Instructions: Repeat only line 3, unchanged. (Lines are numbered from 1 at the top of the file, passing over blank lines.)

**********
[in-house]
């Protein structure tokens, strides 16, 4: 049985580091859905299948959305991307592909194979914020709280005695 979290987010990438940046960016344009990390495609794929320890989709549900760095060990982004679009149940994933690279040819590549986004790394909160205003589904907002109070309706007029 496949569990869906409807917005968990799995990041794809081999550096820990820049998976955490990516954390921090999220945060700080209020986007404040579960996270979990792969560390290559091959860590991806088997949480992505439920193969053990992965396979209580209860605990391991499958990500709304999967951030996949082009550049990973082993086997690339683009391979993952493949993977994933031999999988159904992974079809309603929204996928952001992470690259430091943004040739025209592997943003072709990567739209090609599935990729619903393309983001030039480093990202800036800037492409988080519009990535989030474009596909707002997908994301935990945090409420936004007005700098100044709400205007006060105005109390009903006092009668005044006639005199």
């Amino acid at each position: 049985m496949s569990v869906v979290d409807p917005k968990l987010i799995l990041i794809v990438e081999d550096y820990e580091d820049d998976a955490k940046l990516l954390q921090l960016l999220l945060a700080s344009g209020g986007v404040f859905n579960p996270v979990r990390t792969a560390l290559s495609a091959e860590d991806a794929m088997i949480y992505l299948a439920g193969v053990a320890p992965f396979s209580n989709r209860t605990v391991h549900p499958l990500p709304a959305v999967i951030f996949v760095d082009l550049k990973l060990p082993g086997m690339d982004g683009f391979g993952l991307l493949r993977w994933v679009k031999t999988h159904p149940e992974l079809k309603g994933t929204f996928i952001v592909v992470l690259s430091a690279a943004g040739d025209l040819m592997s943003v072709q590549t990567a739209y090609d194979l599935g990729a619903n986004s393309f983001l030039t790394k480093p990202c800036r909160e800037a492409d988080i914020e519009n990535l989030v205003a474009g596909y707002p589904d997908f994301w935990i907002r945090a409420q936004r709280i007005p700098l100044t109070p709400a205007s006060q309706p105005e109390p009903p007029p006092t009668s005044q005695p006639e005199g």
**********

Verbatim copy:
């Amino acid at each position: 049985m496949s569990v869906v979290d409807p917005k968990l987010i799995l990041i794809v990438e081999d550096y820990e580091d820049d998976a955490k940046l990516l954390q921090l960016l999220l945060a700080s344009g209020g986007v404040f859905n579960p996270v979990r990390t792969a560390l290559s495609a091959e860590d991806a794929m088997i949480y992505l299948a439920g193969v053990a320890p992965f396979s209580n989709r209860t605990v391991h549900p499958l990500p709304a959305v999967i951030f996949v760095d082009l550049k990973l060990p082993g086997m690339d982004g683009f391979g993952l991307l493949r993977w994933v679009k031999t999988h159904p149940e992974l079809k309603g994933t929204f996928i952001v592909v992470l690259s430091a690279a943004g040739d025209l040819m592997s943003v072709q590549t990567a739209y090609d194979l599935g990729a619903n986004s393309f983001l030039t790394k480093p990202c800036r909160e800037a492409d988080i914020e519009n990535l989030v205003a474009g596909y707002p589904d997908f994301w935990i907002r945090a409420q936004r709280i007005p700098l100044t109070p709400a205007s006060q309706p105005e109390p009903p007029p006092t009668s005044q005695p006639e005199g």